I’ve actually built a few long lasting relationships and business contacts as a result of leaving, and getting comments on blogs. I appreciate a legitimate comment so much more because mostly what I receive is spam and trackback stuff.

  36. says

    Search engines are actually punishing website owners if they have too many blog comments. I don’t think this is fair and I think it’s making some people scared to even share there site when they post a comment. I hope blog owners continue adopting the DoFollow.

  37. says

    Let’s not forget something I’ve noticed. Blogs that offer do follow tags actually get read! People want their inlinks to stick. Guess what, you have to actually respond to the content and read it. I read these posts carefully. Who knows, maybe half way through the writer is inviting you to 10 more do follow blog that he or she would like you to post on. Maybe this is just a fad and the spammers will flood back in no time, but for me do follow tags are the difference between blogs I skim and blogs in which I invest my time and though ts.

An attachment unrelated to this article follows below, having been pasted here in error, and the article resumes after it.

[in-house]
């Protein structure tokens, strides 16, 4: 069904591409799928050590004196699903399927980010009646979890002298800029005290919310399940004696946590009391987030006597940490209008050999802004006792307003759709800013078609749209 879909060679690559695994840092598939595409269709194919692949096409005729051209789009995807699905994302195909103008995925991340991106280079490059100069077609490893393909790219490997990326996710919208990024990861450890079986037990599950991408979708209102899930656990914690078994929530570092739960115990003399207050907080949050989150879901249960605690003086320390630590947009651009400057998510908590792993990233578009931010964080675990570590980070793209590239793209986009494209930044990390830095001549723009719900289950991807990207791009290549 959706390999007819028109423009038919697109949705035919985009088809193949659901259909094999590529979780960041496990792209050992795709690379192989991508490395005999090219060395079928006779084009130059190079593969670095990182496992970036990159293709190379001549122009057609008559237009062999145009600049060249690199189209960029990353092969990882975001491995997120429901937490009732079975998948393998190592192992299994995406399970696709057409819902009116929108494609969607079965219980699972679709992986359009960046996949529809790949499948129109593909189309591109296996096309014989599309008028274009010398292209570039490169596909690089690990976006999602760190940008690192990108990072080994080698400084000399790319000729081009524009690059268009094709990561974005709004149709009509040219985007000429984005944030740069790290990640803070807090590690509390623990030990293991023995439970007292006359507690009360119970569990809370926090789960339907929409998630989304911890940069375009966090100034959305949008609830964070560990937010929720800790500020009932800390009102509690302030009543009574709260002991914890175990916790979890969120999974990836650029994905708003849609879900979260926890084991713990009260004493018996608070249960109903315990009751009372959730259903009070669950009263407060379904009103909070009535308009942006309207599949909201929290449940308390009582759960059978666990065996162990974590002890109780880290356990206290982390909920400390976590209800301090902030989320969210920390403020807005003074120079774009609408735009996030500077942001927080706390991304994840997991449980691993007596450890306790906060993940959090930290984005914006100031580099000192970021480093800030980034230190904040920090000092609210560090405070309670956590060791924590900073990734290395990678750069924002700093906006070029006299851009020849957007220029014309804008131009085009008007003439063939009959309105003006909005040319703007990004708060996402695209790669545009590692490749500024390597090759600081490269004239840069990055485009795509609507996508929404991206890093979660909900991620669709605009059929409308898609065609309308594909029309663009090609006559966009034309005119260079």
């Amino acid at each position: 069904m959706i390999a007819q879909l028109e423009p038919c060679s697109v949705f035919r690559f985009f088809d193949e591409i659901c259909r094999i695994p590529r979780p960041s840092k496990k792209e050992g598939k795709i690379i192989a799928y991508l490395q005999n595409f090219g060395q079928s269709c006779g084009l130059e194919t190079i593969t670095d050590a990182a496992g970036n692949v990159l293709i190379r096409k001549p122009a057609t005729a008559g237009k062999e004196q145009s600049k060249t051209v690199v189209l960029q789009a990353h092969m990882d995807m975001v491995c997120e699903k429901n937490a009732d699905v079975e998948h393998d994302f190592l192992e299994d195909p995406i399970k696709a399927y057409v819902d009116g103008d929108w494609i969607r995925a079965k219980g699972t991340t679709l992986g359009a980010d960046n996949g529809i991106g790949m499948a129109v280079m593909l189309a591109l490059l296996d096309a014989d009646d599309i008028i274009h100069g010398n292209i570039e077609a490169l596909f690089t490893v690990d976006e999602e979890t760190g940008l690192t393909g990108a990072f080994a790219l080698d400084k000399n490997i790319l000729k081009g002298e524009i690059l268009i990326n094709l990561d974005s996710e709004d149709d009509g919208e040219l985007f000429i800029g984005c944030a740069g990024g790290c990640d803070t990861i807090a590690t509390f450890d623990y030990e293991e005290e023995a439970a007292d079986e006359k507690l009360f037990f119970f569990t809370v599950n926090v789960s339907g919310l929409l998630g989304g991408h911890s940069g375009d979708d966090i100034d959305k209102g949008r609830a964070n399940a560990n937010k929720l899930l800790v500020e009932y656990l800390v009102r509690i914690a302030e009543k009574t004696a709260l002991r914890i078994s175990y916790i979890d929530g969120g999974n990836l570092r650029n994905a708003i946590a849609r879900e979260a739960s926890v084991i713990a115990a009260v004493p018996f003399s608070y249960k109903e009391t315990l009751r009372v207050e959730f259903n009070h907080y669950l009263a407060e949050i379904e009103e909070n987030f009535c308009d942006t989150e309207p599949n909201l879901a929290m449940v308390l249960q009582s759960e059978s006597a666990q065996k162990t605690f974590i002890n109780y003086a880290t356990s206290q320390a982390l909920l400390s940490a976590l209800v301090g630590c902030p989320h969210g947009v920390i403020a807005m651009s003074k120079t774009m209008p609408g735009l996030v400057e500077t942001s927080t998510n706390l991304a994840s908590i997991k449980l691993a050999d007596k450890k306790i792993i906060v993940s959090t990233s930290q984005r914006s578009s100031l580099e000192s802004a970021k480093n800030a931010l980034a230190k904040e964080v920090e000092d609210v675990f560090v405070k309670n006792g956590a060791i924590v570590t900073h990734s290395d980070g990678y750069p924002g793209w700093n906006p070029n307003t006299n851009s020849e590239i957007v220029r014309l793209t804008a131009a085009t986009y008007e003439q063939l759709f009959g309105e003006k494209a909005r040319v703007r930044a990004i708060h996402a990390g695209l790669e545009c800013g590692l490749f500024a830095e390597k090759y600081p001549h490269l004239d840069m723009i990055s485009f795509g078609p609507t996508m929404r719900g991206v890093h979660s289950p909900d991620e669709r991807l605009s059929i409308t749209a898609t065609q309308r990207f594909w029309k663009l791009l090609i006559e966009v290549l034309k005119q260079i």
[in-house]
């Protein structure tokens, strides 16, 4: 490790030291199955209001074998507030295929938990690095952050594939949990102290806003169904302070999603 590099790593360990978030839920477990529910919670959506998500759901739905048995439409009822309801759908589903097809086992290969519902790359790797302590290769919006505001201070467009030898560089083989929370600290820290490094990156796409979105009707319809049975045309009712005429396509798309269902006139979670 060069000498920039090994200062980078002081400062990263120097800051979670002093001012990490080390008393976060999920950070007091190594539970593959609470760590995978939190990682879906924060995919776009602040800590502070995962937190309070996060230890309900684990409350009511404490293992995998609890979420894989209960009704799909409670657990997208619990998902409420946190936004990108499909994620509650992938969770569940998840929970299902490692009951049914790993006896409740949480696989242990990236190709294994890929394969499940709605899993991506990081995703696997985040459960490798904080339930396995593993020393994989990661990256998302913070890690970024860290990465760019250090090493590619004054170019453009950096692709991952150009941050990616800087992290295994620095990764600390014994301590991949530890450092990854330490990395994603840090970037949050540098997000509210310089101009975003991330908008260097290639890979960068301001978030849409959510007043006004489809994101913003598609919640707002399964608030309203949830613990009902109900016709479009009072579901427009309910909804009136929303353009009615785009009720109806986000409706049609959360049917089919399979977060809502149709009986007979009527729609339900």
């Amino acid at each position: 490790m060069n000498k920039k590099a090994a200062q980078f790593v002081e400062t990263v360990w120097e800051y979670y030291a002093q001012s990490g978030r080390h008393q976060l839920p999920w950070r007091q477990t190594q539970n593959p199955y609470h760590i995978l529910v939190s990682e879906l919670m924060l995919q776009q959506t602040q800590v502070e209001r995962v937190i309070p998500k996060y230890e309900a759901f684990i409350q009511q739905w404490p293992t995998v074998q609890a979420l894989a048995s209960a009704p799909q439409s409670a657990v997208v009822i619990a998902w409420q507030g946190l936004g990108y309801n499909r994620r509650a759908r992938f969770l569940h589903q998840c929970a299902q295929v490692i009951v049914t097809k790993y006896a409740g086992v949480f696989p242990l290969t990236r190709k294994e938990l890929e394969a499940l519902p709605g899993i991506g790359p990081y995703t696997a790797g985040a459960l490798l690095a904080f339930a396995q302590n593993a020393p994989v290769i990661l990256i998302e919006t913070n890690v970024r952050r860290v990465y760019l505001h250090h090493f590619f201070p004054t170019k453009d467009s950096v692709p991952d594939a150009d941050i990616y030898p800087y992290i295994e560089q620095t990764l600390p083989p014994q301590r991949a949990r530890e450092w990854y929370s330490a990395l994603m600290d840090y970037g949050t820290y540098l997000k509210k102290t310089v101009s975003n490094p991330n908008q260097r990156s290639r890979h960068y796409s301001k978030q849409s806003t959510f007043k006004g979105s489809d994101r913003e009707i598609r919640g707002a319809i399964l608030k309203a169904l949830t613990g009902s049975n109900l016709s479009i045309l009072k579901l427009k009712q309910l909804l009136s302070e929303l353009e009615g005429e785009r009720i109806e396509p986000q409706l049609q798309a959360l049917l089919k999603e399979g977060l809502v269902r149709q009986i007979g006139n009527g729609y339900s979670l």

38. says

    Great Article, not only do comments increase the ranking of the post by adding content, that Google loves, but it also can help out by letting other websites gain a back link….Share and be rewarded…It’s a win win.


  1. […] When you do marketing, especially on the Internet, it can get a little lonely. So, where is the fun in all the work? One of the ways to market is through blogs. My friend Laura has a great suggestion. In fact, it is not a suggestion, it is good instruction on how to optimise your online marketing! She says “… 5 Reasons Why You Should Leave a Comment“. […]